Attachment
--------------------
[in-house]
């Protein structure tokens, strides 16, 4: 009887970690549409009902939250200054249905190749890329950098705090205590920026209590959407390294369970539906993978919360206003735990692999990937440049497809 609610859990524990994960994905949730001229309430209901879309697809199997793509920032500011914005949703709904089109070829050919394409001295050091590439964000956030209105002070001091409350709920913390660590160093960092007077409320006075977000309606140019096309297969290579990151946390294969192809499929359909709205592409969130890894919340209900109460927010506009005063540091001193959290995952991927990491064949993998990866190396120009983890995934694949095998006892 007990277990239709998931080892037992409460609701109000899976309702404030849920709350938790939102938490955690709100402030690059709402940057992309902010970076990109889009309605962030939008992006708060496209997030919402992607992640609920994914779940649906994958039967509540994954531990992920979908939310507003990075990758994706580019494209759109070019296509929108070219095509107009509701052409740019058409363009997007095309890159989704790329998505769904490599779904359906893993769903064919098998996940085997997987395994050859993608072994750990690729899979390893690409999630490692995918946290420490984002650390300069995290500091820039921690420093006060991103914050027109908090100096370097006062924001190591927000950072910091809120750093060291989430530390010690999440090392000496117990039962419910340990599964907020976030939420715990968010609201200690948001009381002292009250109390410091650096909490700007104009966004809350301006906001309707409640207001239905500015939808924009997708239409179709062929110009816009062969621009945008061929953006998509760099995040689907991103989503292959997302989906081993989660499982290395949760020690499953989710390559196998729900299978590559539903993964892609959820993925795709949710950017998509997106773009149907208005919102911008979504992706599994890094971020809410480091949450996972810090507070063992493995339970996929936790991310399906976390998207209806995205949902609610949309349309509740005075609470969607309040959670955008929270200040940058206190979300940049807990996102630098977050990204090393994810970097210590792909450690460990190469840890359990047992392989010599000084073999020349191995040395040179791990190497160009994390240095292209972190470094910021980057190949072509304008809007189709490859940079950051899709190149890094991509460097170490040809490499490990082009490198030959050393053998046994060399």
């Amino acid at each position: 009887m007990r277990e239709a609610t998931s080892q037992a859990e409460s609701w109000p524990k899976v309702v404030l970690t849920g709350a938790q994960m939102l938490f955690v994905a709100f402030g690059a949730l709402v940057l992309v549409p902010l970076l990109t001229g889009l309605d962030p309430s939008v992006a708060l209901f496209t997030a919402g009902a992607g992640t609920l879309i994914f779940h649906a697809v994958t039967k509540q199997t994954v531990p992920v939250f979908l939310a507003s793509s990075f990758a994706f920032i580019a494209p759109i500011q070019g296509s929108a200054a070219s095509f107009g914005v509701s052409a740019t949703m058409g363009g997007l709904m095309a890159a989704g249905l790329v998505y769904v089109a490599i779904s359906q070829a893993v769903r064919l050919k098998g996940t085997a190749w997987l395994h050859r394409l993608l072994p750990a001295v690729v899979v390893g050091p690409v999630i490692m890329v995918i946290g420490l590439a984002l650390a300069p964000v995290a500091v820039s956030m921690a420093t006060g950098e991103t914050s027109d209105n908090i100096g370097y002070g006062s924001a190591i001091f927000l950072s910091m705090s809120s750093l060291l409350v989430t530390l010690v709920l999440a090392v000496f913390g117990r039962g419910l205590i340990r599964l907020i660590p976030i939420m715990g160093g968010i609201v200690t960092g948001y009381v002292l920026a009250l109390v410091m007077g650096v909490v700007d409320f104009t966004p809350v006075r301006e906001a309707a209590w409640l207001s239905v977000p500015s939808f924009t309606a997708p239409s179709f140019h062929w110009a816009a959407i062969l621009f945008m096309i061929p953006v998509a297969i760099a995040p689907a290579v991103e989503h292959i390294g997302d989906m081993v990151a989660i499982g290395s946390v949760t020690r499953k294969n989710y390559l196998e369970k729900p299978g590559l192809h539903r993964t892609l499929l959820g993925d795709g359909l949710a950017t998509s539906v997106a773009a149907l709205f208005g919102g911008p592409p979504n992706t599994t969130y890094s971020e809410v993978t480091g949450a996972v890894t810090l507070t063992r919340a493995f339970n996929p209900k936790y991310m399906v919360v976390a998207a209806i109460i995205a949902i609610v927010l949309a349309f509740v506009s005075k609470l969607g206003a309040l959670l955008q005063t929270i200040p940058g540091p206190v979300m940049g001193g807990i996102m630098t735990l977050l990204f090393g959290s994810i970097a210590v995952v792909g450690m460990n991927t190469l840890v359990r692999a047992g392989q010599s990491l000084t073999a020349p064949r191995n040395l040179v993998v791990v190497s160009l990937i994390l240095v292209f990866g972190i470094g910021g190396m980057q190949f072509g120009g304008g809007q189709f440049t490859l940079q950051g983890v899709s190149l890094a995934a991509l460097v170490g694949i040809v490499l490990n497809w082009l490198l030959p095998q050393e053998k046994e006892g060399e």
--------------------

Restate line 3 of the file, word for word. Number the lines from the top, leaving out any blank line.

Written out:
């Amino acid at each position: 009887m007990r277990e239709a609610t998931s080892q037992a859990e409460s609701w109000p524990k899976v309702v404030l970690t849920g709350a938790q994960m939102l938490f955690v994905a709100f402030g690059a949730l709402v940057l992309v549409p902010l970076l990109t001229g889009l309605d962030p309430s939008v992006a708060l209901f496209t997030a919402g009902a992607g992640t609920l879309i994914f779940h649906a697809v994958t039967k509540q199997t994954v531990p992920v939250f979908l939310a507003s793509s990075f990758a994706f920032i580019a494209p759109i500011q070019g296509s929108a200054a070219s095509f107009g914005v509701s052409a740019t949703m058409g363009g997007l709904m095309a890159a989704g249905l790329v998505y769904v089109a490599i779904s359906q070829a893993v769903r064919l050919k098998g996940t085997a190749w997987l395994h050859r394409l993608l072994p750990a001295v690729v899979v390893g050091p690409v999630i490692m890329v995918i946290g420490l590439a984002l650390a300069p964000v995290a500091v820039s956030m921690a420093t006060g950098e991103t914050s027109d209105n908090i100096g370097y002070g006062s924001a190591i001091f927000l950072s910091m705090s809120s750093l060291l409350v989430t530390l010690v709920l999440a090392v000496f913390g117990r039962g419910l205590i340990r599964l907020i660590p976030i939420m715990g160093g968010i609201v200690t960092g948001y009381v002292l920026a009250l109390v410091m007077g650096v909490v700007d409320f104009t966004p809350v006075r301006e906001a309707a209590w409640l207001s239905v977000p500015s939808f924009t309606a997708p239409s179709f140019h062929w110009a816009a959407i062969l621009f945008m096309i061929p953006v998509a297969i760099a995040p689907a290579v991103e989503h292959i390294g997302d989906m081993v990151a989660i499982g290395s946390v949760t020690r499953k294969n989710y390559l196998e369970k729900p299978g590559l192809h539903r993964t892609l499929l959820g993925d795709g359909l949710a950017t998509s539906v997106a773009a149907l709205f208005g919102g911008p592409p979504n992706t599994t969130y890094s971020e809410v993978t480091g949450a996972v890894t810090l507070t063992r919340a493995f339970n996929p209900k936790y991310m399906v919360v976390a998207a209806i109460i995205a949902i609610v927010l949309a349309f509740v506009s005075k609470l969607g206003a309040l959670l955008q005063t929270i200040p940058g540091p206190v979300m940049g001193g807990i996102m630098t735990l977050l990204f090393g959290s994810i970097a210590v995952v792909g450690m460990n991927t190469l840890v359990r692999a047992g392989q010599s990491l000084t073999a020349p064949r191995n040395l040179v993998v791990v190497s160009l990937i994390l240095v292209f990866g972190i470094g910021g190396m980057q190949f072509g120009g304008g809007q189709f440049t490859l940079q950051g983890v899709s190149l890094a995934a991509l460097v170490g694949i040809v490499l490990n497809w082009l490198l030959p095998q050393e053998k046994e006892g060399e």